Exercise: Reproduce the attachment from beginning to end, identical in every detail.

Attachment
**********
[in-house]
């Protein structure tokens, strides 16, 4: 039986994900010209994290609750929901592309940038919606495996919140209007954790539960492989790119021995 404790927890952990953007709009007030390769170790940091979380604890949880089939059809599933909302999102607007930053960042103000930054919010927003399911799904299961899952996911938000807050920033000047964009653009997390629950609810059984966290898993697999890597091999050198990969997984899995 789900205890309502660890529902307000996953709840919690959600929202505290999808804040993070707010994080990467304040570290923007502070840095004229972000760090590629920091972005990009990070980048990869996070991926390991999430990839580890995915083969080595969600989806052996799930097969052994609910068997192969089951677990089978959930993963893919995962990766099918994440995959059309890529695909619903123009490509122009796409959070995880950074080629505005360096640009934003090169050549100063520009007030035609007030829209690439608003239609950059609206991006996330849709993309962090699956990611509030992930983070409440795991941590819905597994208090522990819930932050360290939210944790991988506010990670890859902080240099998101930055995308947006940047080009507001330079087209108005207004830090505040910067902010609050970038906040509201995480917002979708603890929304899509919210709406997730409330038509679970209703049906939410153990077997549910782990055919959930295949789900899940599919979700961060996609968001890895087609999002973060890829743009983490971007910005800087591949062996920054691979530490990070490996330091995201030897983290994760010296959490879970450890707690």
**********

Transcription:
[in-house]
């Protein structure tokens, strides 16, 4: 039986994900010209994290609750929901592309940038919606495996919140209007954790539960492989790119021995 404790927890952990953007709009007030390769170790940091979380604890949880089939059809599933909302999102607007930053960042103000930054919010927003399911799904299961899952996911938000807050920033000047964009653009997390629950609810059984966290898993697999890597091999050198990969997984899995 789900205890309502660890529902307000996953709840919690959600929202505290999808804040993070707010994080990467304040570290923007502070840095004229972000760090590629920091972005990009990070980048990869996070991926390991999430990839580890995915083969080595969600989806052996799930097969052994609910068997192969089951677990089978959930993963893919995962990766099918994440995959059309890529695909619903123009490509122009796409959070995880950074080629505005360096640009934003090169050549100063520009007030035609007030829209690439608003239609950059609206991006996330849709993309962090699956990611509030992930983070409440795991941590819905597994208090522990819930932050360290939210944790991988506010990670890859902080240099998101930055995308947006940047080009507001330079087209108005207004830090505040910067902010609050970038906040509201995480917002979708603890929304899509919210709406997730409330038509679970209703049906939410153990077997549910782990055919959930295949789900899940599919979700961060996609968001890895087609999002973060890829743009983490971007910005800087591949062996920054691979530490990070490996330091995201030897983290994760010296959490879970450890707690």